The 13 Most Disturbing EDGAR ALLAN POE Comics

Again with the Edgar Allan Poe…

Boy, we just can’t get enough of Edgar Allan Poe around these parts. We’ve had Rob Kelly’s REEL RETRO CINEMA column on The Pit and the Pendulum (click here) and we’ve had Lisa Carmack’s take on 13 often wacky Poe film adaptations (click here).

Capping it off is Tom Peyer, whose AHOY Comics is debuting Edgar Allan Poe’s Snifter of Terror on Halloween. (That’s Wednesday, by the by.)

Here’s how the AHOY folks describe the irreverent horror title: “Famous author/day drunk EDGAR ALLAN POE introduces tales of suspense, shock, & disgust! Some are adapted from his own stories, others from his fellow dwellers in the public domain. All are presented in vile and lurid comics form! Meeting Poe as equals, we don’t merely adapt the classic horror tales of the Victorian era; ​we improve them, using more dynamic images, sexier characters, and fresh twists never before gasped at! It’s like Treehouse of Horror crossed with Drunk History crossed with us bottoming out!

So, here’s Tom with his completely serious, not at all facetious list of the 13 MOST DISTURBING EDGAR ALLAN POE COMICS:

By TOM PEYER

This week, my company, AHOY Comics, will publish the 14th most disturbing Edgar Allan Poe comic in history: Edgar Allan Poe’s Snifter of Terror. But what are the 13 more disturbing Poe comics?

1. The Atom #12, “The Gold-Hunters of ’49!” by Gardner Fox, Gil Kane and Sid Greene, 1964. The Tiny Titan hops the Time Pool back to 1849, where he watches the inventor of the detective story solve a mysterious gold robbery! A respectful portrayal made weird by Poe’s purple-and-red outfit.

2. Creepy #6, “The Cask of Amontillado,” by Archie Goodwin & Reed Crandall, 1965. You know the Poe story: Montresor lures Fortunato to his creepy wine cellar, where he builds a wall to fatally confine his secretly despised acquaintance. Creepy adds a classic comic book-style twist of justice: Montresor drowns in a flood! Brr-r-r!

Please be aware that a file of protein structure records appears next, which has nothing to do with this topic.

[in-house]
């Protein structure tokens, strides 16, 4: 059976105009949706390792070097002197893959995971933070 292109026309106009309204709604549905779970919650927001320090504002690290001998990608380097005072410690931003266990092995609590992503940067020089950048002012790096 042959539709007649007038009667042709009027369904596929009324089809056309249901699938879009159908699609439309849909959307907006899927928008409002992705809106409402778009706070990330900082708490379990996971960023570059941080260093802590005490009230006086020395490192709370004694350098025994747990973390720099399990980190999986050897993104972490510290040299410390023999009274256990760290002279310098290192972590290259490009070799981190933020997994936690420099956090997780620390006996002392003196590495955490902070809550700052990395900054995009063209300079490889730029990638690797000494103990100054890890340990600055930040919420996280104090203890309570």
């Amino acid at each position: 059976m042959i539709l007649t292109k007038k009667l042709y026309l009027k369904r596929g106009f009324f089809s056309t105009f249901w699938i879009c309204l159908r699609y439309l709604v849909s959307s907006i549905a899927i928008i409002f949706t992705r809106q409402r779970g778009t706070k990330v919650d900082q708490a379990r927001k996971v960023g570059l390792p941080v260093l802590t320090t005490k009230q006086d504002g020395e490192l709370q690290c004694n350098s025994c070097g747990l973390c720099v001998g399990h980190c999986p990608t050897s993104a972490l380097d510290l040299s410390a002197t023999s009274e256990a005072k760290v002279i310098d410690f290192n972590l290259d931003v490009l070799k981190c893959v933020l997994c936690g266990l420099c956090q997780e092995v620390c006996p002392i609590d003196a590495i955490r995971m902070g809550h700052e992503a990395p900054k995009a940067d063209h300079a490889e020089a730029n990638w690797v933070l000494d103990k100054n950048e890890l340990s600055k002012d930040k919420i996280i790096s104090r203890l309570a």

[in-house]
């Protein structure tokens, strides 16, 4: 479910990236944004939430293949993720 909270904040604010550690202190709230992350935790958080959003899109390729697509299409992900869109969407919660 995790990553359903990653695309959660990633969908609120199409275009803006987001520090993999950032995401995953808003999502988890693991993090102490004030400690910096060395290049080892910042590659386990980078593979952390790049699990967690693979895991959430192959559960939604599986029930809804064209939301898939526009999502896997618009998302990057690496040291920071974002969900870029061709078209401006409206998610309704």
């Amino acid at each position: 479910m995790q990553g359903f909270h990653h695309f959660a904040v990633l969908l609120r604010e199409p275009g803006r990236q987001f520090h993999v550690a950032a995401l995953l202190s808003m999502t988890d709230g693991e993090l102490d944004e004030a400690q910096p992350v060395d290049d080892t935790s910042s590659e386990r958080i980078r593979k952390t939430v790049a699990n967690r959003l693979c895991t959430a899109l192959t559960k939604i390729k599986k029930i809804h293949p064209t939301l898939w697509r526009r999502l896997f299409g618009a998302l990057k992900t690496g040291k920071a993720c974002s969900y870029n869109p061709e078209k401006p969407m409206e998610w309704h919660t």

3. Mad Magazine #9, “The Raven” by Harvey Kurtzman and Will Elder, 1954. The chicken fat runs thick as artist Elder slaps increasingly zany panels onto the actual poem.

4. Mad Magazine #55, “The ‘Hip’ Raven,” writer uncredited, art by Mort Drucker, 1960. Beatnik jokes!

5. First Love Illustrated #1, “Cupid’s Corner,” 1949. The text page in this Harvey comic cherry-picks a verse from one of Poe’s morbid odes to a dead lover and slaps it into a tribute to chaste romance between boys in bow ties and girls in modest skirts. True love waits!

6. Marvel Classics Comics #68, 1977. Worth it for the cover, where Gene Colan and Tom Palmer give The Pit and the Pendulum the dynamic Marvel treatment. (Click here for Rob Kelly’s REEL RETRO CINEMA column on the issue.)

7. Psycho #21, “Edgar Allan Poe’s The Facts in the Case of M. Valdemar,” by Alan Hewetson and Cardona, 1974. The Skywald Publishing Corporation’s Creepy knock-off casts Poe himself as the physician/mesmerist whose treatment leads to one of literature’s grossest climaxes.

8. Yellowjacket Comics #4, “The Fall of the House of Usher,” Gus Schrotter, 1944. If Edgar Allan Poe says your books are morbid, you might have a problem.

9. Yellowjacket Comics #1, “The Black Cat,” uncredited, 1944. Comic books are sick.

10. Nightmare #12, “The Black Cat,” uncredited, 1953. We have a Black Cat series in Edgar Allan Poe’s Snifter of Terror. Written and drawn by Hunt Emerson, it’s a lot more fun than this.

11. Nightmare #20, “The Black Cat,” Ricardo Villamonte, 1974. There’s also a one-eyed cat in the AHOY series Captain Ginger. His name is Mittens.

12. Creepy #62, “The Black Cat,” Bernie Wrightson, 1974. You can’t go wrong with Wrightson. Even here. Ghuh.

13. The Black Cat #14, Lee Elias, 1948. This is the worst, most unfaithful adaptation of The Black Cat I’ve ever seen. There isn’t even a cat in it, let alone a cat getting its eye stabbed out. I don’t get it at all. The pumpkin guy is scary, though.

MORE

— The TOP 13 Greatest — and Unhinged — Multiverse Stories, by TOM PEYER. Click here.

— MIGHTY Q&A: Tom Peyer, Comics Wit. Click here.

Author: Dan Greenfield

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